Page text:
I am currently a doctoral candidate in the Wilf Family Department of Politics at New York University. My substantive research interests focus on the intersection of international relations, comparative politics, and political economy. My methodological interests are centered on the interplay between theoretical and empirical models.

In my dissertation I bring these interests together by investigating microfoundations for context conditional risk preference as a rationalist explanation for war. In short, both corporeal individuals and inherently insecure political actors require resources to survive. The utility functions of such actors for these basic resources are convex around this threshold, leading to their behaving as if they were risk-acceptant when under material or political duress. This risk-acceptance, in turn, may result in bargaining failure should the set of mutually agreeable negotiated settlements be rendered empty. Whether or not this occurs depends on observable contextual features such as the level of resources and political institutions.

Despite its analytical simplicity the framework produces a rich set of propositions related to the context conditional and endogenous relationships between economic development, political institutions, and political violence. In particular, a large set of regularities found by the empirical literature are shown to follow as direct logical implications of the mechanisms considered. Published results include unifying primary empirical findings from the democratic/autocratic/capitalist peace literature with diversionary war, explaining the association between material scarcity and conflict to rationalist satisfaction, and explaining why it is that power preponderance rather than parity is associated with conflict across levels of analysis. This is despite these regularities previously being studied as if they were independent.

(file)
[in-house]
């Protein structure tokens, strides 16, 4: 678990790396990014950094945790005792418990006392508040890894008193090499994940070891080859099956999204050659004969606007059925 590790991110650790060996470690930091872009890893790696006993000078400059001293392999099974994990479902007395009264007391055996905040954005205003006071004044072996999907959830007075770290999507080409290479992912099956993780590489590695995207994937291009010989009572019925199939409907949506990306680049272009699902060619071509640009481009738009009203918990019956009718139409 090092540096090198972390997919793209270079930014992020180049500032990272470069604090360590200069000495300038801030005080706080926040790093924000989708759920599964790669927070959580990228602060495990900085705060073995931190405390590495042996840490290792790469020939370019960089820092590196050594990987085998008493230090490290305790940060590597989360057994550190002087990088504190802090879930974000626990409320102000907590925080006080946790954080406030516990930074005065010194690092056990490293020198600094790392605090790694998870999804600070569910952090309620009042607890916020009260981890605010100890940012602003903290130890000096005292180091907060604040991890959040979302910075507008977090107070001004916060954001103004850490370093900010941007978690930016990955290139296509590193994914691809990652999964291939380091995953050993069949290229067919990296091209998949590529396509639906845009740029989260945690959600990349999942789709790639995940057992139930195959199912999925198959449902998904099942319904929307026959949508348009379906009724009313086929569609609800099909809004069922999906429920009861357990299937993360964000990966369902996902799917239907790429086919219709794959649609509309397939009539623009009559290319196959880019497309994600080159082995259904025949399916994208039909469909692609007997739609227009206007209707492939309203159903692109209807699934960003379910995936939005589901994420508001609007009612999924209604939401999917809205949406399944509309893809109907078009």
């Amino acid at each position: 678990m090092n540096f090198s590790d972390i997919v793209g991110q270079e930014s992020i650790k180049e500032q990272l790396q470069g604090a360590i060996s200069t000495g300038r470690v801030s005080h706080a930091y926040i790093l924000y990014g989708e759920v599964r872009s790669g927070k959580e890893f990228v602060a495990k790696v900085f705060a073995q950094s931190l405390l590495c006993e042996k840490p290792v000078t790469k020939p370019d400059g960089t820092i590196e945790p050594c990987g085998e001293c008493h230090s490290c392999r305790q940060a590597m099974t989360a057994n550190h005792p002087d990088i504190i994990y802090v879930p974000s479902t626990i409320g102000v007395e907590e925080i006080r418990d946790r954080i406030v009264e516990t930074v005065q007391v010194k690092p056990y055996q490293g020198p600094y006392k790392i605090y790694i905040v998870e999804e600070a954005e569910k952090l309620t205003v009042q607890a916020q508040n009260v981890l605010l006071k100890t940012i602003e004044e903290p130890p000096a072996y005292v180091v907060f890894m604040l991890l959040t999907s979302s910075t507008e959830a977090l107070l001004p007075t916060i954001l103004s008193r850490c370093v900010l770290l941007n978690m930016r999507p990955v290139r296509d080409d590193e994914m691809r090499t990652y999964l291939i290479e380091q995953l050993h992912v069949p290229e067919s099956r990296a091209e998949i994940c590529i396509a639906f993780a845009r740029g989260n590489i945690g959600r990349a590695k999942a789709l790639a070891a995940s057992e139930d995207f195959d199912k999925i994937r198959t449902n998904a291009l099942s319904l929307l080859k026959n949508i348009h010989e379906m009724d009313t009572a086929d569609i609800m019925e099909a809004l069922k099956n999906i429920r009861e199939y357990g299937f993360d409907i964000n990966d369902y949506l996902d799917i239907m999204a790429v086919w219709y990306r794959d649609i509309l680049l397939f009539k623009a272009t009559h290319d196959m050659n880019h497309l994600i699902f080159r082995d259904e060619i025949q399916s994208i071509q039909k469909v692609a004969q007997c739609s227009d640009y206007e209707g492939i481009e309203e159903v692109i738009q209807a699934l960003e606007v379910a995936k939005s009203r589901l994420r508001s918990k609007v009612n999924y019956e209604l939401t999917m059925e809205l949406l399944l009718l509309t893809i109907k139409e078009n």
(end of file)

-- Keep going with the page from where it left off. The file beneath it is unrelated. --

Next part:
While pursuing my first Masters degree at the University of Wisconsin-Milwaukee I had the privilege of attending the ICPSR Summer Program on an EITM Certification Scholarship (2015). The experience was formative for my research agenda and I have had the pleasure of returning to the University of Michigan every summer since as a teaching assistant (2016-) .

You can get a hold of me at cschwarz[at]nyu.edu